Refugee report identifies key issues

00:00, Nov 24 2012

A report providing a snapshot of how life is for former refugees in Nelson has revealed a significant gap in mental health services and concerns around alcohol misuse and family violence.

The report was prepared by Brigid Ryan from Settling In, a community-based Ministry of Social Development initiative.

Ms Ryan's research for Settling In: Refugees in Nelson involved focus groups with 139 former refugees, from Burmese Zomi, Burmese Kayan, Burmese Chin, Bhutanese Nepali and Khmer Krom backgrounds, as well as agencies and services that work alongside them.

The report identified key issues for former refugees in Nelson, including undiagnosed or untreated health concerns; a significant gap in mental health services; and increasing pressure on Nelson as a settlement area now that refugees are no longer being sent to Christchurch.

There were also safety and security concerns, particularly around alcohol misuse and family violence, and a need for sustainable, quality interpreting services, the report said.

Refugees have been settling in Nelson since the 1970s, and there are about 750 former refugees and family members living here.


They are supported by Refugee Services for the first six months, after six weeks at the Refugee Resettlement Centre in Auckland.

The report identified challenges arising after the intensive, targeted Refugee Services assistance period, such as significant mental health issues.

Mental health services for former refugees are well established in Auckland, Christchurch and Wellington, but there are no services covering Palmerston North, Hamilton and Nelson.

Refugee Services said it was well documented that many refugees did not seek help for extreme trauma-related problems, including from experiences such as rape and torture, until a few years after their arrival.

"This is often because it is only then that they are settled enough to address these problems, or a re-traumatisation has triggered the need for a referral."

One former refugee said: "I remember the bad things that happened to me, and don't sleep well."

Another said: "I had a bomb thrown at my head when I was in my country. I have not been well since then."

Ms Ryan said the response from the Nelson Marlborough District Health Board and the Nelson Bays Primary Health Organisation to the report had been fantastic.

"People didn't really appreciate how big the problem was. We know that there are people in this community who have experienced torture or extreme trauma, which is why they had to leave their country."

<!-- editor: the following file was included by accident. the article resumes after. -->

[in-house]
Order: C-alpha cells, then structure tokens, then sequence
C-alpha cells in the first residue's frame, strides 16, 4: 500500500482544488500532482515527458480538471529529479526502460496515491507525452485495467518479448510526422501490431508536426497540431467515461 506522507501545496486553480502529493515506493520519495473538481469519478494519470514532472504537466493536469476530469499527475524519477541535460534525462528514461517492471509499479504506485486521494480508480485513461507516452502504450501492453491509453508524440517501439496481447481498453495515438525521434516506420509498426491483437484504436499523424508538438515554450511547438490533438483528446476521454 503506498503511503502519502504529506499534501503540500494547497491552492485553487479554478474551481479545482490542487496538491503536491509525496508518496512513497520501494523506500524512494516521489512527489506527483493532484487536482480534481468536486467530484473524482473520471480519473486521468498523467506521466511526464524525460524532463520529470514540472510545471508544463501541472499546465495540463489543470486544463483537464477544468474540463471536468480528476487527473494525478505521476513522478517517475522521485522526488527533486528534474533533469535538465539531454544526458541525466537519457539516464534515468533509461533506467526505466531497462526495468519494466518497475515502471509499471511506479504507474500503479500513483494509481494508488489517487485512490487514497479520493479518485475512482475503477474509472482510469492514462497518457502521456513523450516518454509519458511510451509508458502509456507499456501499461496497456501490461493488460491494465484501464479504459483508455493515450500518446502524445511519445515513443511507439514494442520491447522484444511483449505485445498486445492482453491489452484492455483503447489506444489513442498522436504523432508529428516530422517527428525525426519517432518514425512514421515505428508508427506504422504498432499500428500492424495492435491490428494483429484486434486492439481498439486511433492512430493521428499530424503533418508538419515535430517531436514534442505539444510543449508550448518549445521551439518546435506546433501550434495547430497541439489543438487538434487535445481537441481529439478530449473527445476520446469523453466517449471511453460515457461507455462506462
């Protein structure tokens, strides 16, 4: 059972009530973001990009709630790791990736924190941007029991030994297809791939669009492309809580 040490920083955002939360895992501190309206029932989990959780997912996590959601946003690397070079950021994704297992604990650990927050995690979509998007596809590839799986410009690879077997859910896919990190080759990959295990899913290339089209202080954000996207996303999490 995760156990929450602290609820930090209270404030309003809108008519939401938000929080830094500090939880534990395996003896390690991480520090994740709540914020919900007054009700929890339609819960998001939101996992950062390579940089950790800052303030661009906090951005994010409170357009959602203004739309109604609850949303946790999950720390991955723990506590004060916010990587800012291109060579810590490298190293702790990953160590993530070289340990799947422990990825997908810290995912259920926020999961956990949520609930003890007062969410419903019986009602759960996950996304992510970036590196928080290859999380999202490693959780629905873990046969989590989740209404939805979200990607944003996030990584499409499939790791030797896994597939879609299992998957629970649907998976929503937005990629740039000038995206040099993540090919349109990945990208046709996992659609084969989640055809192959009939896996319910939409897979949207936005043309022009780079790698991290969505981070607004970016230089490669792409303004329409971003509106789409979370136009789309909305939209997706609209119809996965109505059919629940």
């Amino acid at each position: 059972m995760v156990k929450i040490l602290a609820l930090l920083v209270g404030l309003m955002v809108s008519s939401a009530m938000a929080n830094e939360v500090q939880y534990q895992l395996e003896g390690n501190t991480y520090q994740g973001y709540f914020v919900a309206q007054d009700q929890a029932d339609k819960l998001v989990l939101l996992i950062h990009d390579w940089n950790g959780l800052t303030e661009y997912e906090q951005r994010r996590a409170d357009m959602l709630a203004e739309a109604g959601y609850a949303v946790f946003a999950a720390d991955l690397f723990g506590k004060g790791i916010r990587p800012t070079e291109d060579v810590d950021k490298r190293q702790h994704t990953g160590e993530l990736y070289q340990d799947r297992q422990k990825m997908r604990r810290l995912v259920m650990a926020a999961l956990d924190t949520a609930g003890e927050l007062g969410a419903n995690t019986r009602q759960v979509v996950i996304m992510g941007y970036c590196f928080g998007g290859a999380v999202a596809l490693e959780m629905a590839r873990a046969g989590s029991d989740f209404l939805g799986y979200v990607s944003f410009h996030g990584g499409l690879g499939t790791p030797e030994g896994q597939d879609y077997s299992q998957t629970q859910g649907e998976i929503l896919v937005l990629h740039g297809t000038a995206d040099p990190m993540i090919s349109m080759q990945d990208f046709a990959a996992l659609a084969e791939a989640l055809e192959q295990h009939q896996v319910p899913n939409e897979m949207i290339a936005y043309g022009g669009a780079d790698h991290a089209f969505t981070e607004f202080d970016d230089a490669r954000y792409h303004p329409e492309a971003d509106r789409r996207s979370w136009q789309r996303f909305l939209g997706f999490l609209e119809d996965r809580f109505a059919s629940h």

Nelson Multicultural Council co-ordinator Evey McAuliffe said the DHB received a plea, before the report was published, to set aside funding for counsellors to be trained in treating the "very specific mental health issues" that affected former refugees.

"Every refugee is a traumatised person. People have suffered terrible things that we have no experience of. There are counsellors here who are really eager to help and receive that kind of training."

The report said alcohol abuse and drink-driving problems arose due to experimentation, the manifestation of wealth - having money to buy a car and alcohol - and as a symptom of trauma.

The ethnic liaison officer for Nelson police said 90 per cent of his work related to drink-driving and family violence, and mental health service providers said work with high and complex needs clients was primarily around family violence and alcohol abuse.

Former refugees were frequently being referred to alcohol and drug courses by social service providers, and the court system was handing out heavier sentences than a couple of years ago, due to the recidivist nature of drink-driving.

The report also said that language barriers made life hard for former refugees, in not being able to access services as well as employment.

"Former refugees with little English, limited work experience and years of life in a refugee camp face enormous challenges getting jobs, particularly in tough financial times. Focus groups with local former refugees confirm that finding employment is often very difficult, and that this impacts on them in a number of ways - it lowers their confidence and self-esteem, and it makes it difficult for them to meet new people, practise their English and improve their standard of living."

A number of former refugees had paid work, however, mostly in horticulture, viticulture, seafood processing, supermarkets, and social service organisations that dealt with newcomers.

Work and Income figures showed former refugees made up 7.3 per cent of the registered unemployment figure for Nelson and Richmond at the end of May this year; 46 people out of 629.

Ms McAuliffe said Settling In: Refugees in Nelson had strengthened the connections between all the agencies that helped former refugees, and would help with funding applications.

"The communities themselves are working really hard to improve their situation . . . They are being very active in improving their lot. There are people with needs, but there are people with resilience as well."

The Nelson Mail